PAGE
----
• Accountability: The FCA notes that, while the PRA already expects dual-regulated firms to allocate responsibility for managing financial risks from climate change to a Senior Management Function (SMF), there are currently no similar requirements for solo-regulated firms. The FCA asks whether more guidance is needed and which SMF would be most suitable to take on sustainability-related responsibilities.

 2. Sustainable products and directing capital

Firms can effect positive and sustainable change in their own business processes and can also play an important role in responsibly allocating, managing and overseeing the investments of their customers. The FCA is considering how further guidance and requirements could drive improvements in this area.

  • Product governance: The FCA notes that its existing product governance handbook (PROD) does not currently contain explicit references to sustainability, although SDR will require firms to maintain appropriate governance arrangements over in-scope products. The FCA asks whether specific expectations should be introduced around the governance of products with sustainability characteristics. Interestingly, the FCA specifically proposes clarifying the roles and expectations of fund boards.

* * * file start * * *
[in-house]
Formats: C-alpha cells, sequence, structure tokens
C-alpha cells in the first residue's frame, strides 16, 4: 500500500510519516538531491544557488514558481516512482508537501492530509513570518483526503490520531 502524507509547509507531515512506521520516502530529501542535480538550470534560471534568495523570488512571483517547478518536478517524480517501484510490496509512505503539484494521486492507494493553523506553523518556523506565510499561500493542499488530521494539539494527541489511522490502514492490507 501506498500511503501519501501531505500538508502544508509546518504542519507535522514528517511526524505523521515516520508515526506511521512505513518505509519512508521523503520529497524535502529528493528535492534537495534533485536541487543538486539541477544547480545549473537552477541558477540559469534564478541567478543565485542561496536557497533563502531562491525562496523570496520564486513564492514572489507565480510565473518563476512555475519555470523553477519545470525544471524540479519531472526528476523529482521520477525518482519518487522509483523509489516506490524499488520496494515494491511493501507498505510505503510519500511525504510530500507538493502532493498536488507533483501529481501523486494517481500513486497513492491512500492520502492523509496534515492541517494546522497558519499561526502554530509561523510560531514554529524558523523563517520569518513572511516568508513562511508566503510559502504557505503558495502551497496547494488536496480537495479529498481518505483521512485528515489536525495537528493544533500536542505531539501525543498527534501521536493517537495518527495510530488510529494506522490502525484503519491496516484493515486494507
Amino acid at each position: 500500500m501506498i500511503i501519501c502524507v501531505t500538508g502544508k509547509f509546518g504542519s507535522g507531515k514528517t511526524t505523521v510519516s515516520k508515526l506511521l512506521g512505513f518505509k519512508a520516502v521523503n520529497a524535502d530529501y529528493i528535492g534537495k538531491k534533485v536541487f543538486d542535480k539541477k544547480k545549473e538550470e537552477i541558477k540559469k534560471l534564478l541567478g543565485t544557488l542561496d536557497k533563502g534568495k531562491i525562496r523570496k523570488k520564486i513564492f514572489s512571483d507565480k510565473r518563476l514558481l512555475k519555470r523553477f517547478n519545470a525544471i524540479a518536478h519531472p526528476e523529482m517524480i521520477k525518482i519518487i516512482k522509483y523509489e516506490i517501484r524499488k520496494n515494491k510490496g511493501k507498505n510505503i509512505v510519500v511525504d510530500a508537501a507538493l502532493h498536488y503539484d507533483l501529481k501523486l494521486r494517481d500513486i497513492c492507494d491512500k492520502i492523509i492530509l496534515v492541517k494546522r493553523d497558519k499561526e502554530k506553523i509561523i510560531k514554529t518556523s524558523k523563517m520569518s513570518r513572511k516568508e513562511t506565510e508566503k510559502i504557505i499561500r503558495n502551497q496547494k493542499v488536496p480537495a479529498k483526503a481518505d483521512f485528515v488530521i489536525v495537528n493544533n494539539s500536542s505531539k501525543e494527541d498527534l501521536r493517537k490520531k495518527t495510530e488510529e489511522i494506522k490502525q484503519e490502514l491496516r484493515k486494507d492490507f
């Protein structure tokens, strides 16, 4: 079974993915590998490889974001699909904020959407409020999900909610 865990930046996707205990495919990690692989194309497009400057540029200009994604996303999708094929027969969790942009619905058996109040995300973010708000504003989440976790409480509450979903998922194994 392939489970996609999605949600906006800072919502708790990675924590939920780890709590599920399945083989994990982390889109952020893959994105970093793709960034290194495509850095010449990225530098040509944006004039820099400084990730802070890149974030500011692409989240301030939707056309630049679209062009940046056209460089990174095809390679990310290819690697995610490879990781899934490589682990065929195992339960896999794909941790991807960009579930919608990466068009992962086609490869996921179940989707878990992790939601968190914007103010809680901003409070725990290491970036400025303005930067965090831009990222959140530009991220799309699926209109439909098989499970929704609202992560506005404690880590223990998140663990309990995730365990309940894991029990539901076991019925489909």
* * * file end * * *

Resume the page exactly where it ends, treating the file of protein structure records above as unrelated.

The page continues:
• Stewardship: Although there are existing requirements under the Shareholder Rights Directive, and certain firms must `comply or explain' in the context of the Stewardship Code, the FCA believes there are still barriers that prevent stewardship from taking a more prominent role in the investment approach. The paper seeks views on whether further measures are needed to encourage effective stewardship, whether there are any regulatory barriers, and whether additional measures would encourage firms to identify and respond to market-wide and systemic risks. For a deeper look at trends driving the increasing focus on stewardship reporting, see KPMG's latest article here.

 3. Workforce management, competence and incentives